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Listed stocks

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Definition of Listed stocks

Listed Stocks Image 1

Listed stocks

stocks that are traded on an exchange.


Listed stocks

stocks that are traded on an exchange.



Related Terms:

Execution

The process of completing an order to buy or sell securities. Once a trade is executed, it is reported
by a Confirmation Report; settlement (payment and transfer of ownership) occurs in the U.S. between 1
(mutual funds) and 5 (stocks) days after an order is executed. Settlement times for exchange listed stocks are
in the process of being reduced to three days in the U. S.


Beta equation (Stocks)

The beta of a stock is determined as follows:
[(n) (sum of (xy)) ]-[(sum of x) (sum of y)]
[(n) (sum of (xx)) ]-[(sum of x) (sum of x)]
where: n = # of observations (24-60 months)
x = rate of return for the S&P 500 Index
y = rate of return for the stock


Consigned stocks

Inventories owned by a company, but located on the premises
of its agents or distributors.


Departmental stocks

The informal and frequently unauthorized retention of excess inventory on the shop floor, which is used as buffer safety stock.



Dividend yield (Stocks)

Indicated yield represents annual dividends divided by current stock price.


Floor stocks

Low-cost, high-usage inventory items stored near the shop floor,
which the production staff can use at will without a requisition and which are
expensed at the time of receipt, rather than being accounted for through a formal
inventory database.


Listed Stocks Image 2

Margin account (Stocks)

A leverageable account in which stocks can be purchased for a combination of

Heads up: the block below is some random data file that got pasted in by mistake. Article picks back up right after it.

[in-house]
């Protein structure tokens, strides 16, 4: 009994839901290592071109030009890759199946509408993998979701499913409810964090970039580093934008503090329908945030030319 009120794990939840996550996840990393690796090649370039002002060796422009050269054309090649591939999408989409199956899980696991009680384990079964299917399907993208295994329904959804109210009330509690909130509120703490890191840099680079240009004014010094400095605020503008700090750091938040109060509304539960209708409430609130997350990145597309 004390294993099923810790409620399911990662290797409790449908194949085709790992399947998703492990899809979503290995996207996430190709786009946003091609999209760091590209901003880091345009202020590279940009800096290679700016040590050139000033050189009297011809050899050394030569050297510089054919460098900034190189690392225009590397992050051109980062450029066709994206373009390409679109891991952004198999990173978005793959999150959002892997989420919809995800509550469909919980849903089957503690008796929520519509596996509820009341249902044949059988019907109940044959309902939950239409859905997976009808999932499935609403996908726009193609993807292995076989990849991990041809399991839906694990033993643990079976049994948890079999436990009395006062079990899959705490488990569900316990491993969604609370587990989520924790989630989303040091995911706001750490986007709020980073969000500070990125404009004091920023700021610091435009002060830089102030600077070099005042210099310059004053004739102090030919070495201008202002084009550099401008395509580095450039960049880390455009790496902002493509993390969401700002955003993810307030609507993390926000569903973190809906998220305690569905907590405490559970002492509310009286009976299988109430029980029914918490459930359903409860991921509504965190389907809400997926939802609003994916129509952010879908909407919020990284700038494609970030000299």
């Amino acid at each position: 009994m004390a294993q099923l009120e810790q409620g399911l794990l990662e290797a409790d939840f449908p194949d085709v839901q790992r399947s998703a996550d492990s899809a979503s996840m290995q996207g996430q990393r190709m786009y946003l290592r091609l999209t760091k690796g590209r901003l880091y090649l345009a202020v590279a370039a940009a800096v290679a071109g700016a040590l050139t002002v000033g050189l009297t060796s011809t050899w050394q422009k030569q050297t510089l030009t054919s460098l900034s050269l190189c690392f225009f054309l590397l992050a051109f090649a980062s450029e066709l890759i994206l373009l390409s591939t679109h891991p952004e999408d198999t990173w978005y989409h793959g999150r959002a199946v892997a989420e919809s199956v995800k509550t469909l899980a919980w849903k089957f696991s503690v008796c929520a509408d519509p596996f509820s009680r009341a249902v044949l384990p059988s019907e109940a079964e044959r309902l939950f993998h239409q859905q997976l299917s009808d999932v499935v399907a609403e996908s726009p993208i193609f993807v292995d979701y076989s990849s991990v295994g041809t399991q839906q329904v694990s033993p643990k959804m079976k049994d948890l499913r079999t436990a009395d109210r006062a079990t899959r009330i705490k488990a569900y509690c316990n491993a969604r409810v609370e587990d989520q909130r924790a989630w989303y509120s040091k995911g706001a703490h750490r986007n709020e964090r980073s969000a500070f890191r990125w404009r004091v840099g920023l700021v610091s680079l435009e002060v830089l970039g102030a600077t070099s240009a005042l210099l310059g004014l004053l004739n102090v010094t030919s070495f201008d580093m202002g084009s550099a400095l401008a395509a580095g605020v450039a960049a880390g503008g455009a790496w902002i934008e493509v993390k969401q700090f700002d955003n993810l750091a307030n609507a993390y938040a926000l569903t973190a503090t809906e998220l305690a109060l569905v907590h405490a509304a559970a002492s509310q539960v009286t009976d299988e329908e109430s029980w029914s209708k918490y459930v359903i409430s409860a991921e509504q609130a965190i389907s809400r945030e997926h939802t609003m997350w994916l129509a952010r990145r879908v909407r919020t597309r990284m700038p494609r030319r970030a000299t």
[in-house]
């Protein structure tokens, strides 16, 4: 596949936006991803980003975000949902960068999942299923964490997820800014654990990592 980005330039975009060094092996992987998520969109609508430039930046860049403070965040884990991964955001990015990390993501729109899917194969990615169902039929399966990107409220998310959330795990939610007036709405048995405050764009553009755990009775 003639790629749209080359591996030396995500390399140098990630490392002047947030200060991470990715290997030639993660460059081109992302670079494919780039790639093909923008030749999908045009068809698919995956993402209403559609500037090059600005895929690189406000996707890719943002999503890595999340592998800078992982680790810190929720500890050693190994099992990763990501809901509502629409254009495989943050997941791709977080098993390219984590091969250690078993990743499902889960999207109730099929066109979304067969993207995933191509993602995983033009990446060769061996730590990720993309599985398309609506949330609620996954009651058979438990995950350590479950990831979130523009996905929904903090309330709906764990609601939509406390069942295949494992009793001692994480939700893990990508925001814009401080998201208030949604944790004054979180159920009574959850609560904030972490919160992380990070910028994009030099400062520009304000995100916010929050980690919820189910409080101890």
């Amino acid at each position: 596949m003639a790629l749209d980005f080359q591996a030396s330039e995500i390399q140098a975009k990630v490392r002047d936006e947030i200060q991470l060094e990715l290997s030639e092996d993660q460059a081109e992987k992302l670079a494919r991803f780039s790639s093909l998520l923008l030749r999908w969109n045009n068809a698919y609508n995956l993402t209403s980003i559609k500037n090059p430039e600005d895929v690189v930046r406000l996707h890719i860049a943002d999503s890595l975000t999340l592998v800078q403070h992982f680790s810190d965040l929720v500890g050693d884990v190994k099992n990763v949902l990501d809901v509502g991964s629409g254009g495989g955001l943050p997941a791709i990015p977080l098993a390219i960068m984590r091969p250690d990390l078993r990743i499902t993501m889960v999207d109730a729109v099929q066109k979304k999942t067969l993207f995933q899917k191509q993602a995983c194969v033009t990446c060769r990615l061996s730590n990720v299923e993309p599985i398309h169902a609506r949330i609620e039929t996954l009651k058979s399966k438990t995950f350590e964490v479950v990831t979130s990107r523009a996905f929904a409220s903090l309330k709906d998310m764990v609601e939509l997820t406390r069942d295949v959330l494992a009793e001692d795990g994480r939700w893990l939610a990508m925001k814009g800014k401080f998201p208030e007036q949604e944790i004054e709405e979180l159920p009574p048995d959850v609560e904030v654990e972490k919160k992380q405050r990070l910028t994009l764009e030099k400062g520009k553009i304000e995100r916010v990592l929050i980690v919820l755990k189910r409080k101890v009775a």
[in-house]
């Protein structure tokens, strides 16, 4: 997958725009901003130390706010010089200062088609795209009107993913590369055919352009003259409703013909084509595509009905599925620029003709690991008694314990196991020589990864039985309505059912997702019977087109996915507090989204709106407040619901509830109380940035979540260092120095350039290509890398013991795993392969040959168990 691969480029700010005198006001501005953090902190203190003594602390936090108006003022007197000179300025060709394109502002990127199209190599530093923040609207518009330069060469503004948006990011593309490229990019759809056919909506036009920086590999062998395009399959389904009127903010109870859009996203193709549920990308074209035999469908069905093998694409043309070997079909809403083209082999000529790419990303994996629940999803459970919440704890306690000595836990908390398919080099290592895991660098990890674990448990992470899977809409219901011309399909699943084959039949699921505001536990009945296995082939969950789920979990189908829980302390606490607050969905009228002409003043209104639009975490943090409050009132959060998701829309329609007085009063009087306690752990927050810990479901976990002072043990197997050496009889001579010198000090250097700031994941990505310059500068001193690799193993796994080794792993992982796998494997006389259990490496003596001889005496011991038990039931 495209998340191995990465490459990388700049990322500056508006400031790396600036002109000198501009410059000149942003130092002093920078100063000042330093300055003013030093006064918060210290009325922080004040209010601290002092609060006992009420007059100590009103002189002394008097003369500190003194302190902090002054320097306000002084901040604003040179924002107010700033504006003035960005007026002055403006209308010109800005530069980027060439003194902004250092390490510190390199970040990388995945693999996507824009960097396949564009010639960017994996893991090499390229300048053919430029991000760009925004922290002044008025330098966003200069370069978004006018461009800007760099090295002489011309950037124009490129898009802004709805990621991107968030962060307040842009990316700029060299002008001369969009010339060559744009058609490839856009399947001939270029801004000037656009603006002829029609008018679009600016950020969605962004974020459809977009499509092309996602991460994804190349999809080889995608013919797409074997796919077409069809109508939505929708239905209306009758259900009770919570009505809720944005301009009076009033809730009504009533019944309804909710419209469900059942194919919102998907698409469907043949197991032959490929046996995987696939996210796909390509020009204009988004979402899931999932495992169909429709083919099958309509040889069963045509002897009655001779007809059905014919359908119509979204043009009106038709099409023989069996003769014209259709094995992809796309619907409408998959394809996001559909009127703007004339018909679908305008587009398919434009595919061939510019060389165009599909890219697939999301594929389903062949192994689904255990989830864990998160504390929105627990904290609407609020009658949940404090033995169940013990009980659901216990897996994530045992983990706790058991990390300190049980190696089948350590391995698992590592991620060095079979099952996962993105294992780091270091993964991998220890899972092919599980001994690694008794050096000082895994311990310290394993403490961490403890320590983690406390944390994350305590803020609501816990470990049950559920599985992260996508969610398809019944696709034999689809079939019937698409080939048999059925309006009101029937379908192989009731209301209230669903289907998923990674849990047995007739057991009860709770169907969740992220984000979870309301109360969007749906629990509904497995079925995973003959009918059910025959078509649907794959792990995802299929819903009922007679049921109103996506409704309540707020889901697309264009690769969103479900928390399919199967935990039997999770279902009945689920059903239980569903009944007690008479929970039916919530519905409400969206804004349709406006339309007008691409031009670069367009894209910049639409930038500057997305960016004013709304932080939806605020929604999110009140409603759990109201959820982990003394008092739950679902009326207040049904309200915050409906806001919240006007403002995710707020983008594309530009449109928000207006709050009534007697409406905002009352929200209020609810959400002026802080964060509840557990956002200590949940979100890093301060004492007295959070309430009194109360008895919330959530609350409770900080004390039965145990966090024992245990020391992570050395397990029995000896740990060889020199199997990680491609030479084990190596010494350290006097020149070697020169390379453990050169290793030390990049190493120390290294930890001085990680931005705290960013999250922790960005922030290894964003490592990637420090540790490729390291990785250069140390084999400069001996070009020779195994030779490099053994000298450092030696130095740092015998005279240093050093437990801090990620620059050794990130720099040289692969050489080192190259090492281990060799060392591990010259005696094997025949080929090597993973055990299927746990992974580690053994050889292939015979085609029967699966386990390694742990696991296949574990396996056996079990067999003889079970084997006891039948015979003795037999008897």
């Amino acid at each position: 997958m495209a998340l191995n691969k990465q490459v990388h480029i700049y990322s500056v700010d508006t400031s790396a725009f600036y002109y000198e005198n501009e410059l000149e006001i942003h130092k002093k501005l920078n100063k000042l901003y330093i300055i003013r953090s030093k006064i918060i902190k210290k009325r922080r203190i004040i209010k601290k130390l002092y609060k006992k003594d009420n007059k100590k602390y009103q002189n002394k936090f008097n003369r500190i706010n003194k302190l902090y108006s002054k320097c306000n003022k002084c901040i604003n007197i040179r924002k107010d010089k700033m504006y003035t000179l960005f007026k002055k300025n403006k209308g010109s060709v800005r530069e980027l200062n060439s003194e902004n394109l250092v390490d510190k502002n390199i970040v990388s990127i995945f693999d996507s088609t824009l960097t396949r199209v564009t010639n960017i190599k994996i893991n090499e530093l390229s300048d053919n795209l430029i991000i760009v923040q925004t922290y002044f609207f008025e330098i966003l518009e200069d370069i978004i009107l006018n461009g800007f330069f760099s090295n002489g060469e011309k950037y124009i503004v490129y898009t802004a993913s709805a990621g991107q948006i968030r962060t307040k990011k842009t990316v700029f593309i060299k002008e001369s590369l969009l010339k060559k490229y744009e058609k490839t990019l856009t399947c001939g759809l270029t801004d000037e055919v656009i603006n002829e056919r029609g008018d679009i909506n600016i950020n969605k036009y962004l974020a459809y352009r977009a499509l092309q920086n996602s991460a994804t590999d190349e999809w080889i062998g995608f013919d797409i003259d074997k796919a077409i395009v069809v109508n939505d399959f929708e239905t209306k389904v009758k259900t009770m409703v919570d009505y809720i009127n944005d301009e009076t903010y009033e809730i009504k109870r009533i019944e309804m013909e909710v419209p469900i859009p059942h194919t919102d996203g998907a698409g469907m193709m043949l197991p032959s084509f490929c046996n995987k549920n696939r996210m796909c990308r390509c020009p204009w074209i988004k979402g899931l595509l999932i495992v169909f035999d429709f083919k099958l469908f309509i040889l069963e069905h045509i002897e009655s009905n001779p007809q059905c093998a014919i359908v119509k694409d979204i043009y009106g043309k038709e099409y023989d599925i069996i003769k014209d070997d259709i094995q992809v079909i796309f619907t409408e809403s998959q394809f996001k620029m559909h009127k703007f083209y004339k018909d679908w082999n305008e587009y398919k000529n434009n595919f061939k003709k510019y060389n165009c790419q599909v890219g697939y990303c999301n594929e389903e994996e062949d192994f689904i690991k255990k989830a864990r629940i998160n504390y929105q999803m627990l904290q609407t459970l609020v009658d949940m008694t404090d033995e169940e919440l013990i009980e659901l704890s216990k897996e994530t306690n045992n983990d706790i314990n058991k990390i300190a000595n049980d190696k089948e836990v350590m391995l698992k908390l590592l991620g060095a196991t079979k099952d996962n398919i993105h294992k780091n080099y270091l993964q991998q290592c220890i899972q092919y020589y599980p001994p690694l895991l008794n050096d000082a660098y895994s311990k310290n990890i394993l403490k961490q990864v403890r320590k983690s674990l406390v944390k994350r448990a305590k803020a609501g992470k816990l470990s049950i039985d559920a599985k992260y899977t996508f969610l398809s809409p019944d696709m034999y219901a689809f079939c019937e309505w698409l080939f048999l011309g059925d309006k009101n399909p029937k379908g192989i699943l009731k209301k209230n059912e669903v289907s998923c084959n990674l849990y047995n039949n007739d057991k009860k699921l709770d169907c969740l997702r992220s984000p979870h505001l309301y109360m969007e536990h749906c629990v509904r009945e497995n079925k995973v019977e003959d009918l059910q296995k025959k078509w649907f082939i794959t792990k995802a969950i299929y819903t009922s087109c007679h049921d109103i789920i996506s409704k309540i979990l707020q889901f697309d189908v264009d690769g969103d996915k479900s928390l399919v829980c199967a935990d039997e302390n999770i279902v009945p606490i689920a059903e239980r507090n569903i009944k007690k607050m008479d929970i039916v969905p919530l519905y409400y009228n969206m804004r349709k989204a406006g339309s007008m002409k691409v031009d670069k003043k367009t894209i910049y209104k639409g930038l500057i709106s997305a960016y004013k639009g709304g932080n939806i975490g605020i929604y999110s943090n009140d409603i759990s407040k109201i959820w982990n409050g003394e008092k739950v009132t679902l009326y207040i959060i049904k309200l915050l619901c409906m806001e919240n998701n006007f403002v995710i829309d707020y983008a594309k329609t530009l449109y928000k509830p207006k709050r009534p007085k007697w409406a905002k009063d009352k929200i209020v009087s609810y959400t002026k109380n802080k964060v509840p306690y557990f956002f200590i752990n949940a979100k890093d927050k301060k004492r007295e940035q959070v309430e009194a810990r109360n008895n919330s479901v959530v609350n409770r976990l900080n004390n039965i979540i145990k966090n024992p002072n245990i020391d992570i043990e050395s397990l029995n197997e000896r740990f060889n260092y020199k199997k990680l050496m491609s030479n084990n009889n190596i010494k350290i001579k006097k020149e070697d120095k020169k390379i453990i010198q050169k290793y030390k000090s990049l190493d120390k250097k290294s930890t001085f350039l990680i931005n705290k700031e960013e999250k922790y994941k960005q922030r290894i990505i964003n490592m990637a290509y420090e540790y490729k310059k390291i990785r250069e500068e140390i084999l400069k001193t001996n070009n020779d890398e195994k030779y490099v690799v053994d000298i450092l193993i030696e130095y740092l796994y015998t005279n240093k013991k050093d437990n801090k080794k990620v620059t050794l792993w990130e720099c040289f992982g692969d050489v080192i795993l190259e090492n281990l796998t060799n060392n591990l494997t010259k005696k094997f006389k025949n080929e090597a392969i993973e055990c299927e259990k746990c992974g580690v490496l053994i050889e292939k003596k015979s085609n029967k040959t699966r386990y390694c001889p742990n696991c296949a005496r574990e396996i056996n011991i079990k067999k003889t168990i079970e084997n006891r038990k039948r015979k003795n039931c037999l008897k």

cash and a loan. The loan in the margin account is collateralized by the stock and, if the value of the stock
drops sufficiently, the owner will be asked to either put in more cash, or sell a portion of the stock. Margin
rules are federally regulated, but margin requirements and interest may vary among broker/dealers.


Expense ratio

The percentage of the assets that were spent to run a mutual fund (as of the last annual
statement). This includes expenses such as management and advisory fees, overhead costs and 12b-1
(distribution and advertising ) fees. The expense ratio does not include brokerage costs for trading the
portfolio, although these are reported as a percentage of assets to the SEC by the funds in a Statement of
Additional Information (SAI). the SAI is available to shareholders on request. Neither the expense ratio or the
SAI includes the transaction costs of spreads, normally incurred in unlisted securities and foreign stocks.
These two costs can add significantly to the reported expenses of a fund. The expense ratio is often termed an
Operating Expense Ratio (OER).


Investment trust

A closed-end fund regulated by the Investment Company Act of 1940. These funds have a
fixed number of shares which are traded on the secondary markets similarly to corporate stocks. The market
price may exceed the net asset value per share, in which case it is considered at a "premium." When the
market price falls below the NAV/share, it is at a "discount." Many closed-end funds are of a specialized
nature, with the portfolio representing a particular industry, country, etc. These funds are usually listed on US
and foreign exchanges.


Over-the-counter market (OTC)

A decentralized market (as opposed to an exchange market) where
geographically dispersed dealers are linked together by telephones and computer screens. The market is for
securities not listed on a stock or bond exchange. The NASDAQ market is an OTC market for U.S. stocks.


Post

Particular place on the floor of an exchange where transactions in stocks listed on the exchange occur.


Specialist

On an exchange, the member firm that is designated as the market maker (or dealer for a listed
common stock). Only one specialist can be designated for a given stock, but dealers may be specialists for
several stocks. In contrast, there can be multiple market makers in the OTC market.



 

 

 

 

 

 

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